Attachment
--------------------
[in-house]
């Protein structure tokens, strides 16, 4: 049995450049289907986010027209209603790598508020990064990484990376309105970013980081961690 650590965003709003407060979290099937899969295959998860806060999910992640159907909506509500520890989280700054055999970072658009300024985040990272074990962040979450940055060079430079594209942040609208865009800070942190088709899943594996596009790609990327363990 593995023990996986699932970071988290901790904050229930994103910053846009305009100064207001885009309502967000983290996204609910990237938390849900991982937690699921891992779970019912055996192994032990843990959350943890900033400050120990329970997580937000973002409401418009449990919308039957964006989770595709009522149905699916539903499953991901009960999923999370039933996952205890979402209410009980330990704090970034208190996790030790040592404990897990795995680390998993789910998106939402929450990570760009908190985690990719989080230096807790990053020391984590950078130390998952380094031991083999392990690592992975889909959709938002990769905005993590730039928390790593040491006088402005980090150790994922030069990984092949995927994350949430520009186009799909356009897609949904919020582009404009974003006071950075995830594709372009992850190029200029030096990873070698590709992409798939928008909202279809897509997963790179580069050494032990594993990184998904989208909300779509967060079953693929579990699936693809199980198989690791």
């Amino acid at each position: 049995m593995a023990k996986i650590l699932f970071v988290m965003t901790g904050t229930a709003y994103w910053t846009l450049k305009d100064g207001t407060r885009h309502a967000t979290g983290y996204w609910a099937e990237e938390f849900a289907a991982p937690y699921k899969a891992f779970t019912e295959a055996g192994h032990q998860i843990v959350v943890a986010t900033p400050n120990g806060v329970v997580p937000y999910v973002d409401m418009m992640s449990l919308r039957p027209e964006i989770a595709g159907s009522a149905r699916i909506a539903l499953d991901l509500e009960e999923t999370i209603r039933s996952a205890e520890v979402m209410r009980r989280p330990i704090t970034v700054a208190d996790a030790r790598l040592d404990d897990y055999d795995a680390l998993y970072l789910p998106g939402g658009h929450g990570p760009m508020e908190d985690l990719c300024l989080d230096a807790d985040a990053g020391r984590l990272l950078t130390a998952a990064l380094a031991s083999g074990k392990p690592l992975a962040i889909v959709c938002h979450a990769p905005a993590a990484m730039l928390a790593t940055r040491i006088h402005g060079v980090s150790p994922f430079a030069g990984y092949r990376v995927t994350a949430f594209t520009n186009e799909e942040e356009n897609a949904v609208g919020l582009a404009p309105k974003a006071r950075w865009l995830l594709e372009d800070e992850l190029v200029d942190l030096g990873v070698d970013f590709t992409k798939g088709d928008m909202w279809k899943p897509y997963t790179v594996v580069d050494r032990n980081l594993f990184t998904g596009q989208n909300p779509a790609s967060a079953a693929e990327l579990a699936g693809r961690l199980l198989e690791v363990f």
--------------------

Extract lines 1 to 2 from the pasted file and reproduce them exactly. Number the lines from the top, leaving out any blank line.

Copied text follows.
[in-house]
């Protein structure tokens, strides 16, 4: 049995450049289907986010027209209603790598508020990064990484990376309105970013980081961690 650590965003709003407060979290099937899969295959998860806060999910992640159907909506509500520890989280700054055999970072658009300024985040990272074990962040979450940055060079430079594209942040609208865009800070942190088709899943594996596009790609990327363990 593995023990996986699932970071988290901790904050229930994103910053846009305009100064207001885009309502967000983290996204609910990237938390849900991982937690699921891992779970019912055996192994032990843990959350943890900033400050120990329970997580937000973002409401418009449990919308039957964006989770595709009522149905699916539903499953991901009960999923999370039933996952205890979402209410009980330990704090970034208190996790030790040592404990897990795995680390998993789910998106939402929450990570760009908190985690990719989080230096807790990053020391984590950078130390998952380094031991083999392990690592992975889909959709938002990769905005993590730039928390790593040491006088402005980090150790994922030069990984092949995927994350949430520009186009799909356009897609949904919020582009404009974003006071950075995830594709372009992850190029200029030096990873070698590709992409798939928008909202279809897509997963790179580069050494032990594993990184998904989208909300779509967060079953693929579990699936693809199980198989690791």